How can my order be changed, extended, or vacated?
The judge can extend the terms of an existing order if you can prove that:
- the abuser has violated a prior or existing order for protection;
- you are in fear of physical harm from the abuser;
- the abuser has stalked you; or
- the abuser is incarcerated and about to be released, or has recently been released from incarceration.1
You do not need to show that you are in danger of immediate physical harm to get your order extended.1 Generally, the judge can grant this extension of the order ex parte, without prior notice to the abuser and without a hearing where the abuser is present. A hearing will be held, however, if the judge decides not to grant you the ex parte extension or if the abuser requests a hearing after the ex parte extension is granted.2
Your order for protection can last for up to 50 years, if the judge determines that:
- the abuser has violated a prior or existing order for protection on two or more occasions; or
- you have had two or more orders for protection in effect against the same abuser.3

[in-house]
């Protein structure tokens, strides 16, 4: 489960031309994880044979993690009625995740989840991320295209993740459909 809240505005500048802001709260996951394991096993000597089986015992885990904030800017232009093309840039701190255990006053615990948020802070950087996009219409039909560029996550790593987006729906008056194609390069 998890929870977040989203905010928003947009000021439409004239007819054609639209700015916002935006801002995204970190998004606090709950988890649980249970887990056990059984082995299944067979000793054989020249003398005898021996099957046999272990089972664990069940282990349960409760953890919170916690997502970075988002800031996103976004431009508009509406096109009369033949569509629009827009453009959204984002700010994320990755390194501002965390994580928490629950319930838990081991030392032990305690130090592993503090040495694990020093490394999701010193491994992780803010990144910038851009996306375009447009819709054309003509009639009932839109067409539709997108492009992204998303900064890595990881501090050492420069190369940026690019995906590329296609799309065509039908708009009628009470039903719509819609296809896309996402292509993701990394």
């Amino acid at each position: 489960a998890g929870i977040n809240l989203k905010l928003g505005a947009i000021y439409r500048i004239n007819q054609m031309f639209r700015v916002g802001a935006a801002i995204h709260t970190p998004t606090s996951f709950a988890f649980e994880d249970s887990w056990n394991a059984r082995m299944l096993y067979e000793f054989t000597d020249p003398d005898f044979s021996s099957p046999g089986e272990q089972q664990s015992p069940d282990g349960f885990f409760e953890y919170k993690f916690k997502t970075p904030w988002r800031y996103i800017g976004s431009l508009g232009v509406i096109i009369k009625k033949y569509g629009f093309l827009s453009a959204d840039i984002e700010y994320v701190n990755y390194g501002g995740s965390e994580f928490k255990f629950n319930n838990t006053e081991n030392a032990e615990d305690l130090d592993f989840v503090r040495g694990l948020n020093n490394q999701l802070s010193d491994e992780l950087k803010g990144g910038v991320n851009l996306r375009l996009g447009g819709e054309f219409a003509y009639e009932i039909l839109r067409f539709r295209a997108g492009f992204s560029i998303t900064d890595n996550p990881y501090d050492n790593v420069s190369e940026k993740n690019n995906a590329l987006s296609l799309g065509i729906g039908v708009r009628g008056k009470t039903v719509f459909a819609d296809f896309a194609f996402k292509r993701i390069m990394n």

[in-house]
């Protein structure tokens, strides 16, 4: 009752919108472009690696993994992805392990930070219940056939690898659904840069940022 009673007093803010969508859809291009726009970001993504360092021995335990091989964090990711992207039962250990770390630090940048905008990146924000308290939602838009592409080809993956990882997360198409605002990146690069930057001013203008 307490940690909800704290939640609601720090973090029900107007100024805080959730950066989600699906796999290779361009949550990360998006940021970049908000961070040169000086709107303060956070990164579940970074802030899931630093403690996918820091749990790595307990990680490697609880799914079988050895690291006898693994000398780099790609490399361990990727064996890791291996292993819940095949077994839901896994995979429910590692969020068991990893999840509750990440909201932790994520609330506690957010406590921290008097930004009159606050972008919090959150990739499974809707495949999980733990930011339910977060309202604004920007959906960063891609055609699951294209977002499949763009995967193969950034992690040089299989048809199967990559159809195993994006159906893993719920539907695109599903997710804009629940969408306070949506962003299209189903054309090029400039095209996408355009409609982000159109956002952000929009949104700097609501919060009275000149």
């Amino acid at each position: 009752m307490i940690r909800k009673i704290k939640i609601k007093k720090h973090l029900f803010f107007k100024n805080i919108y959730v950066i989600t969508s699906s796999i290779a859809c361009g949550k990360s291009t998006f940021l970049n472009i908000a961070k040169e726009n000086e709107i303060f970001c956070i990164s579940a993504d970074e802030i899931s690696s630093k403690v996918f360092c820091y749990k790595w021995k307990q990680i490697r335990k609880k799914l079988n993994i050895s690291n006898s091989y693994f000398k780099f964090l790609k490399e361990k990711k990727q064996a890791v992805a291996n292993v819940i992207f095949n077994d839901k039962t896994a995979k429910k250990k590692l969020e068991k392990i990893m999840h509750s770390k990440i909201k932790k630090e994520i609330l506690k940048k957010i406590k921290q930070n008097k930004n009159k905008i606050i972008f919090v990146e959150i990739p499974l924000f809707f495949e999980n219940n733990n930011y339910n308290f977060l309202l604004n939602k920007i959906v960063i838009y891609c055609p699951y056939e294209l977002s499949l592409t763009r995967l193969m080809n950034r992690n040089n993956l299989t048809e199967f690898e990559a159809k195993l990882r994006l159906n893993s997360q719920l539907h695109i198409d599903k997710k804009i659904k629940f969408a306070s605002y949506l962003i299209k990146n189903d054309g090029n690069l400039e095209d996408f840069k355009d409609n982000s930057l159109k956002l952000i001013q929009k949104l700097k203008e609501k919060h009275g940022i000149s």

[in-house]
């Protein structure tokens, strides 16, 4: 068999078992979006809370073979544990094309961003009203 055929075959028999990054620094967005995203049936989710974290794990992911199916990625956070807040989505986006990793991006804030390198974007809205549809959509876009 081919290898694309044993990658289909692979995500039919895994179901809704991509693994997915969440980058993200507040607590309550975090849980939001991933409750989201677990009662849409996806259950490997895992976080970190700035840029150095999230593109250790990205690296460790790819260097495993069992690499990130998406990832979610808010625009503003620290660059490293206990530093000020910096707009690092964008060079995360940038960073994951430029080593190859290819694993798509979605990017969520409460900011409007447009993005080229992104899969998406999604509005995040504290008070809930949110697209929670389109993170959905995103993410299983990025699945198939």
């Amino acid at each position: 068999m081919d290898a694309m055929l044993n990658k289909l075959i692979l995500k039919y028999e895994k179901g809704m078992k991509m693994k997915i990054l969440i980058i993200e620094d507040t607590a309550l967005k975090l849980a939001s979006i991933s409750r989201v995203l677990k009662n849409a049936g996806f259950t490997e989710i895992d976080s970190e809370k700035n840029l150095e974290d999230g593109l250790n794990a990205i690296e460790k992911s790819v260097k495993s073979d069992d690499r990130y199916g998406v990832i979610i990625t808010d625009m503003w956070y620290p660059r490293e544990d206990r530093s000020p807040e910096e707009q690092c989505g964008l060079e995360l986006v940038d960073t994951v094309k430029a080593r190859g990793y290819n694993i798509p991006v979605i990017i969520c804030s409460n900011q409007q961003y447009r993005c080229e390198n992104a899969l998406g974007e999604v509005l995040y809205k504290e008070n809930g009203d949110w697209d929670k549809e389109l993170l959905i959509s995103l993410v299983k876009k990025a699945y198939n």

To modify or vacate an order, you may file a petition in court to request either one.
If you are granted an order up to 50 years, the abuser can request to have the order vacated or modified after the order has been in effect for at least five years and assuming the respondent has not violated the order during that time. Then you would be notified of this request and the judge would set a hearing date. The abuser has the burden of proving that there has been a substantial change in circumstances and that the reasons that you needed the order for protection no longer apply and are unlikely to occur again. If the court believes the abuser, the judge can dismiss or modify the order. If the judge does not believe the abuser, the abuser must wait another five years before s/he can apply again to modify or dismiss the order.4
1 Minn. Stat. § 518B.01(6a)(b)
2 Minn. Stat. § 518B.01(6a)(a)
3 Minn. Stat. § 518B.01(6a)(c)
4 Minn. Stat. § 518B.01(11)